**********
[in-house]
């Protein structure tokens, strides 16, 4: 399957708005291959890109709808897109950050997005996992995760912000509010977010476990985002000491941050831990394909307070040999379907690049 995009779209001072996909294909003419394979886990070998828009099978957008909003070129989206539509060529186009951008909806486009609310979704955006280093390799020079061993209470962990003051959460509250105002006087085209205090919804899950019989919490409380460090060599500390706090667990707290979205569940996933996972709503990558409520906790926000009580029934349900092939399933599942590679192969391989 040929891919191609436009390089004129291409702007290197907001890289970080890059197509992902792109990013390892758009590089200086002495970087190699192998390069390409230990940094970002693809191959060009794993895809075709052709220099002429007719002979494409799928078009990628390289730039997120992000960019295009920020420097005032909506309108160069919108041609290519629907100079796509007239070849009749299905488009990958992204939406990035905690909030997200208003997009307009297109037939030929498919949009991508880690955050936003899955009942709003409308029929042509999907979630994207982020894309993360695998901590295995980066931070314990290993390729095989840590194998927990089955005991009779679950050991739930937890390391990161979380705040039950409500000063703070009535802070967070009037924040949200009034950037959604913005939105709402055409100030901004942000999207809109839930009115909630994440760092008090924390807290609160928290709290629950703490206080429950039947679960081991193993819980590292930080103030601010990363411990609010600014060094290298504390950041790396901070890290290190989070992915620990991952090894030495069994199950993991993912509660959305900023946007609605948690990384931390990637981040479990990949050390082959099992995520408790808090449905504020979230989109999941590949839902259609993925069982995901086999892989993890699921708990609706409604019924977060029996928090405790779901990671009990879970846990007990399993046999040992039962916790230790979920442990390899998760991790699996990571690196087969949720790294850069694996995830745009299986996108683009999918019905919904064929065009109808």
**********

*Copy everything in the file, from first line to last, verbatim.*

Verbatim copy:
[in-house]
């Protein structure tokens, strides 16, 4: 399957708005291959890109709808897109950050997005996992995760912000509010977010476990985002000491941050831990394909307070040999379907690049 995009779209001072996909294909003419394979886990070998828009099978957008909003070129989206539509060529186009951008909806486009609310979704955006280093390799020079061993209470962990003051959460509250105002006087085209205090919804899950019989919490409380460090060599500390706090667990707290979205569940996933996972709503990558409520906790926000009580029934349900092939399933599942590679192969391989 040929891919191609436009390089004129291409702007290197907001890289970080890059197509992902792109990013390892758009590089200086002495970087190699192998390069390409230990940094970002693809191959060009794993895809075709052709220099002429007719002979494409799928078009990628390289730039997120992000960019295009920020420097005032909506309108160069919108041609290519629907100079796509007239070849009749299905488009990958992204939406990035905690909030997200208003997009307009297109037939030929498919949009991508880690955050936003899955009942709003409308029929042509999907979630994207982020894309993360695998901590295995980066931070314990290993390729095989840590194998927990089955005991009779679950050991739930937890390391990161979380705040039950409500000063703070009535802070967070009037924040949200009034950037959604913005939105709402055409100030901004942000999207809109839930009115909630994440760092008090924390807290609160928290709290629950703490206080429950039947679960081991193993819980590292930080103030601010990363411990609010600014060094290298504390950041790396901070890290290190989070992915620990991952090894030495069994199950993991993912509660959305900023946007609605948690990384931390990637981040479990990949050390082959099992995520408790808090449905504020979230989109999941590949839902259609993925069982995901086999892989993890699921708990609706409604019924977060029996928090405790779901990671009990879970846990007990399993046999040992039962916790230790979920442990390899998760991790699996990571690196087969949720790294850069694996995830745009299986996108683009999918019905919904064929065009109808």